Brain Tumor

Posted September 14, 2022 by Anusha ‐ 4 min read

A brain tumor is an abnormal growth or mass of cells in or around your brain. Together, spinal tumors and brain tumors are called central nervous system (CNS) tumors.

Causes of Brain Tumor

  • Researchers know brain tumors develop when certain genes on the chromosomes of a cell are damaged and no longer function properly, but they aren’t sure why this happens.

  • Your DNA in your chromosomes tells cells throughout your body what to do it tells them when to grow, when to divide or multiply and/or when to die.

  • When brain cell DNA changes, it gives your brain cells new instructions.

  • Your body develops abnormal brain cells that grow and multiply faster than normal and sometimes live longer than normal.

  • When that happens, the ever-growing crowd of abnormal cells takes over space in your brain.

  • In some cases, a person may be born with changes in one or more of these genes.

  • Environmental factors, such as exposure to large amounts of radiation from X-rays or previous cancer treatment, may then lead to further damage.

  • In other cases, the environmental injury to the genes may be the only cause.

Symptoms of Brain Tumor

  • Headaches that may be more severe in the morning or wake you up at night.

  • Seizures.

  • Difficulty thinking, speaking or understanding language.

  • Personality changes.

  • Weakness or paralysis in one part or one side of your body.

  • Balance problems or dizziness.

  • Vision issues.

  • Hearing issues.

  • Facial numbness or tingling.

  • Nausea or vomiting.

  • Confusion and disorientation.

Diagnosis of Brain Tumor

Brain MRI or CT scan

  • Magnetic resonance imaging (MRI) is the best imaging test for identifying brain tumors.

  • Computed tomography (CT) is a good alternative if you’re unable to undergo an MRI.

  • Before these tests, a substance that makes the tumor easier to see called a contrast agent is injected into one of your veins.

  • These tests can show the tumor’s size and exact position in specific detail.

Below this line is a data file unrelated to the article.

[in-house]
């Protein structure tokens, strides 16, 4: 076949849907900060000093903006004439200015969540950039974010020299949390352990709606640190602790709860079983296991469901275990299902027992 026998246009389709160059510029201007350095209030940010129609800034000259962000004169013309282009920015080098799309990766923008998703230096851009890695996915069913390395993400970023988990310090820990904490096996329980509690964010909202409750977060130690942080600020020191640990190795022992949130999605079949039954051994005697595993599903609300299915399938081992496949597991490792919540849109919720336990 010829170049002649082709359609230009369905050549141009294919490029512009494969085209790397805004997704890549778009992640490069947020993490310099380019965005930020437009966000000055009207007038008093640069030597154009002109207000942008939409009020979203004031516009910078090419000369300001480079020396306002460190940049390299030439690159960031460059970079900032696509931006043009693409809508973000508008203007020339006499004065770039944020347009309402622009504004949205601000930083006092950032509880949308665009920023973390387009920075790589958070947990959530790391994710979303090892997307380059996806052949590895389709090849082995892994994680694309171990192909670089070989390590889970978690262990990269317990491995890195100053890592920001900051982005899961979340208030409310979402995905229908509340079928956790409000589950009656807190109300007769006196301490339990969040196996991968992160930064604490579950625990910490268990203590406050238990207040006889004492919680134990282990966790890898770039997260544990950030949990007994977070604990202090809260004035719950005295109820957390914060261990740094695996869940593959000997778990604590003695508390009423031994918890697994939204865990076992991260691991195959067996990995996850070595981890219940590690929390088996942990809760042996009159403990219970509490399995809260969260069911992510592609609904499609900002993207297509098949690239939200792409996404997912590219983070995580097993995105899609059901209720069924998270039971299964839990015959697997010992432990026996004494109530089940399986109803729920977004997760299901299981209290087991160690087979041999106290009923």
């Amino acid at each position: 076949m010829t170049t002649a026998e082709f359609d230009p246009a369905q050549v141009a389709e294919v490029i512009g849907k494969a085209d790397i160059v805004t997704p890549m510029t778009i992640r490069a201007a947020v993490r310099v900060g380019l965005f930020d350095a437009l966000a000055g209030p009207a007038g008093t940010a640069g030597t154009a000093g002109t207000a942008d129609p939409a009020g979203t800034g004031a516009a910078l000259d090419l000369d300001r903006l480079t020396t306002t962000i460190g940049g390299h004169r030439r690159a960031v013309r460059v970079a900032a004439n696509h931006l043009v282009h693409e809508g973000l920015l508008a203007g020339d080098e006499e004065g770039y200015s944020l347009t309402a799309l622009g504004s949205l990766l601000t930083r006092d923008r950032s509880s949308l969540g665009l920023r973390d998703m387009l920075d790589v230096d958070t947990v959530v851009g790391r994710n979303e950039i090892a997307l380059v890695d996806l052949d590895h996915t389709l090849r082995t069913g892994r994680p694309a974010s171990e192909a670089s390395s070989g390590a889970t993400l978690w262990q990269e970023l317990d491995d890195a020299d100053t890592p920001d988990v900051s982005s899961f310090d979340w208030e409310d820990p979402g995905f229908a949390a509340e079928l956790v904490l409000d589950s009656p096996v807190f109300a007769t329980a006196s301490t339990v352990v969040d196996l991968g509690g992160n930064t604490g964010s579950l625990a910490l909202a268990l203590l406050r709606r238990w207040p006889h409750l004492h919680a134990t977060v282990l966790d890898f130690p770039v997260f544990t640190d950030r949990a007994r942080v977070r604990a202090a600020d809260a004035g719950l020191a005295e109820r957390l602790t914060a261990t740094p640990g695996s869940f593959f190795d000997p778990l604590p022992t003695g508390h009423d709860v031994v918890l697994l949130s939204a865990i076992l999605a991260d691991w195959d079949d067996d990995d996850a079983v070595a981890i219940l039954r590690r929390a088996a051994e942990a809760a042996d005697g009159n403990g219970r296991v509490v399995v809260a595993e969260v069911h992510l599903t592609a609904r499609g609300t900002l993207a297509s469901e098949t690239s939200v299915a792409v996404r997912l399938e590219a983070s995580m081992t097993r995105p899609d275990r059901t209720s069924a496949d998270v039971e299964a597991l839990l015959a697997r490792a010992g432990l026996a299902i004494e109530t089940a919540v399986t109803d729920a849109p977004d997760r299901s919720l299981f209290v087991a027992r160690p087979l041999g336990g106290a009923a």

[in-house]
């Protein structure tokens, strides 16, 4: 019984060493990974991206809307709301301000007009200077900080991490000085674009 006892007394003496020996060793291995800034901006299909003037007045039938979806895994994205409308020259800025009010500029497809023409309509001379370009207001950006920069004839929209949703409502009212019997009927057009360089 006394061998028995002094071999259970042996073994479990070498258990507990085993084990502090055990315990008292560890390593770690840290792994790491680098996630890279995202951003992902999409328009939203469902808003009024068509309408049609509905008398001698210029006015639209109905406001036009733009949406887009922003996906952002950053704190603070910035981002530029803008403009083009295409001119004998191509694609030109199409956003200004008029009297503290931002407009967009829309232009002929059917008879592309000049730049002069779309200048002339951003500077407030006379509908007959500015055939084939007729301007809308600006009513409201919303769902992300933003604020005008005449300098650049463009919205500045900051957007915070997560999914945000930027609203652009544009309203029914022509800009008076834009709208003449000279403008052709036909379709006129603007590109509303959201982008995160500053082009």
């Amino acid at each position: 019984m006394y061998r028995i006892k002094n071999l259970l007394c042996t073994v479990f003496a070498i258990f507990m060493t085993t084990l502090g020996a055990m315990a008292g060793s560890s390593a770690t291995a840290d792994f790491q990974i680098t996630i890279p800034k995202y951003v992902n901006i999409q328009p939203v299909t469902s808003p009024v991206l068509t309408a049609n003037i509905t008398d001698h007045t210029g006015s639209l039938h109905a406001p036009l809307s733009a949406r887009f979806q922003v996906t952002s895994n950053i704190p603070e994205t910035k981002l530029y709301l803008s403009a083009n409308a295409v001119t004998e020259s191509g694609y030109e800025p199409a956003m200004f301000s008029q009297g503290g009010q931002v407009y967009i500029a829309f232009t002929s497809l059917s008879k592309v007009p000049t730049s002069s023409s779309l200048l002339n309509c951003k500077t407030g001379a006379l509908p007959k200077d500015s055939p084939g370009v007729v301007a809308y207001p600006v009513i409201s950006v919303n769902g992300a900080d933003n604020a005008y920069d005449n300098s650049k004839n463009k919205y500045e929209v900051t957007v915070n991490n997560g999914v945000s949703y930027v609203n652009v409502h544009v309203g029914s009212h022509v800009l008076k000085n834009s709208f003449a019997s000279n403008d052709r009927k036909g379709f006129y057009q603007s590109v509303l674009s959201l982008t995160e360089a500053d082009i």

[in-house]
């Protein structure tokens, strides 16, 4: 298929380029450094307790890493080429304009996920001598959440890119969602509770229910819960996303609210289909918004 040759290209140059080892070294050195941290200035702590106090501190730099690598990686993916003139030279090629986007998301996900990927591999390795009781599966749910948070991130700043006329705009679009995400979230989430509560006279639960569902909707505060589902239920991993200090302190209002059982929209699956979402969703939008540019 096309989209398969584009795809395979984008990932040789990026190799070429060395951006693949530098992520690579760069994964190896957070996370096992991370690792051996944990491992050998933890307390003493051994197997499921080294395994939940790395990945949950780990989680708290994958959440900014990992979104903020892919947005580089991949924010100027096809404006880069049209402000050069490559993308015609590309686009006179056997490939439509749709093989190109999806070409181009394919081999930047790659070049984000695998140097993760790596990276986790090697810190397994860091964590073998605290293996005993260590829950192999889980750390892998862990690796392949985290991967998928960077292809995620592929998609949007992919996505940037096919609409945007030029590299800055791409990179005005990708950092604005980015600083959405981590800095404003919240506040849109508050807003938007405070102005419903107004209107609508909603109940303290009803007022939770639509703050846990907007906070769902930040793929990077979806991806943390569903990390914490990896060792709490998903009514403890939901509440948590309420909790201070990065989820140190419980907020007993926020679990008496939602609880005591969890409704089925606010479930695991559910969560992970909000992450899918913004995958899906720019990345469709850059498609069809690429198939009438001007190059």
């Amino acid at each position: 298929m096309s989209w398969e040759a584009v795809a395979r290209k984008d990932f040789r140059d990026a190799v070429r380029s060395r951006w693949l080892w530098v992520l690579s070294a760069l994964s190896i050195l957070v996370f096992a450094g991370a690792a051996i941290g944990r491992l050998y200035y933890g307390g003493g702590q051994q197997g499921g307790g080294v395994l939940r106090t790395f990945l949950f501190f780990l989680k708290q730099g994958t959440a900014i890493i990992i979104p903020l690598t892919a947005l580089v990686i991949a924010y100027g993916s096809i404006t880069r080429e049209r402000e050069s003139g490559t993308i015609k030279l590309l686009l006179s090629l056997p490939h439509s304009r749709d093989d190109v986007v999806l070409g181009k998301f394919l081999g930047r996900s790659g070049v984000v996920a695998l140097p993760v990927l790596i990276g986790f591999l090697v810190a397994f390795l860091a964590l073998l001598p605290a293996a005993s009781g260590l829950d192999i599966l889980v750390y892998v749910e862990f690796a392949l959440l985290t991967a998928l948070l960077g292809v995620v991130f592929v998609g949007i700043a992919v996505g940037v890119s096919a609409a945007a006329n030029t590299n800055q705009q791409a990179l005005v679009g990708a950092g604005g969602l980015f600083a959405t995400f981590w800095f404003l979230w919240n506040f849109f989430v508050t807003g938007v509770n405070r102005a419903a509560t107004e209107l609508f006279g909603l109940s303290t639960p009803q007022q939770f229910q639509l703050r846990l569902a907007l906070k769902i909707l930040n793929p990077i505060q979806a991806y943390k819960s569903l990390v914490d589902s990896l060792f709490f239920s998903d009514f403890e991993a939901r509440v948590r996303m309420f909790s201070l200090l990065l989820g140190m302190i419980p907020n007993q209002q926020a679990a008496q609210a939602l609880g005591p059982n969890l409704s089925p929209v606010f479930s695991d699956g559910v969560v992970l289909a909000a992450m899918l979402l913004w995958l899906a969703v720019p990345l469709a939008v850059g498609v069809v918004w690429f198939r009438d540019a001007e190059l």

• Your healthcare provider may also look at other parts of your body, such as your lungs, colon or breasts, to see if the tumor has spread.


  • Healthcare providers usually need to do a biopsy of the tumor (removal of a sample of the tumor for examination under a microscope) to identify the type of tumor and if it’s cancerous.

  • A neurosurgeon may perform a biopsy during surgery in which they remove all or part of the tumor.

  • If the tumor is difficult to reach, they may perform a stereotactic biopsy, which involves creating a small hole in your skull and using a needle to take a sample of tissue from the tumor.

Spinal tap (lumbar puncture)

  • For this procedure, your healthcare provider uses a small needle to remove cerebrospinal fluid (CSF) from around your spine.

  • A laboratory examines this fluid to look for cancer cells.

  • Healthcare providers use this procedure when they suspect that the tumor has invaded the layers of tissues that cover your brain (meninges).

Specialized tests

  • Certain tests can sometimes help with the diagnosis.

  • For example, your healthcare provider may order tests that check your blood and cerebrospinal fluid for substances that certain tumors release called tumor markers.

  • They can also test for gene abnormalities that are characteristic of certain tumors.

Treatment of Brain Tumor

Brain surgery (craniotomy)

When possible, neurosurgeons remove the tumor. They work very carefully, sometimes performing surgery when you’re awake (you won’t feel pain), to minimize damage to functional areas of your brain.

Radiation therapy

High doses of X-rays destroy brain tumor cells or shrink the tumor in this type of treatment.


This is a type of radiation therapy that uses very focused beams of radiation (gamma rays or proton beams) to destroy a tumor. It’s not actually surgery because it doesn’t require an incision (cut).


This is a form of radiation therapy. It involves surgically placing radioactive seeds, capsules or other implants directly in or near the cancerous tumor.


  • This therapy consists of anticancer drugs that kill cancer cells in your brain and throughout your body.

  • You might receive chemotherapy through an injection into a vein or take it as a pill.

  • Your healthcare provider may recommend chemotherapy after surgery to kill any cancer cells left behind or to prevent remaining tumor cells from growing.


Immunotherapy, also called biological therapy, is a type of treatment that uses your body’s immune system to fight cancer. The therapy mainly consists of stimulating your immune system to help it do its job more effectively.

Targeted therapy

With this treatment, drugs target specific features in cancer cells without harming healthy cells. Your healthcare provider may recommend targeted therapy if you have trouble tolerating the side effects of chemotherapy, such as fatigue and nausea.

Watchful waiting/active surveillance

If you have a brain tumor that’s very small and isn’t causing symptoms, your healthcare provider may recommend closely monitoring the tumor for signs of growth with regular testing.

diseases disorders brain-tumor cancers

Subscribe For More Content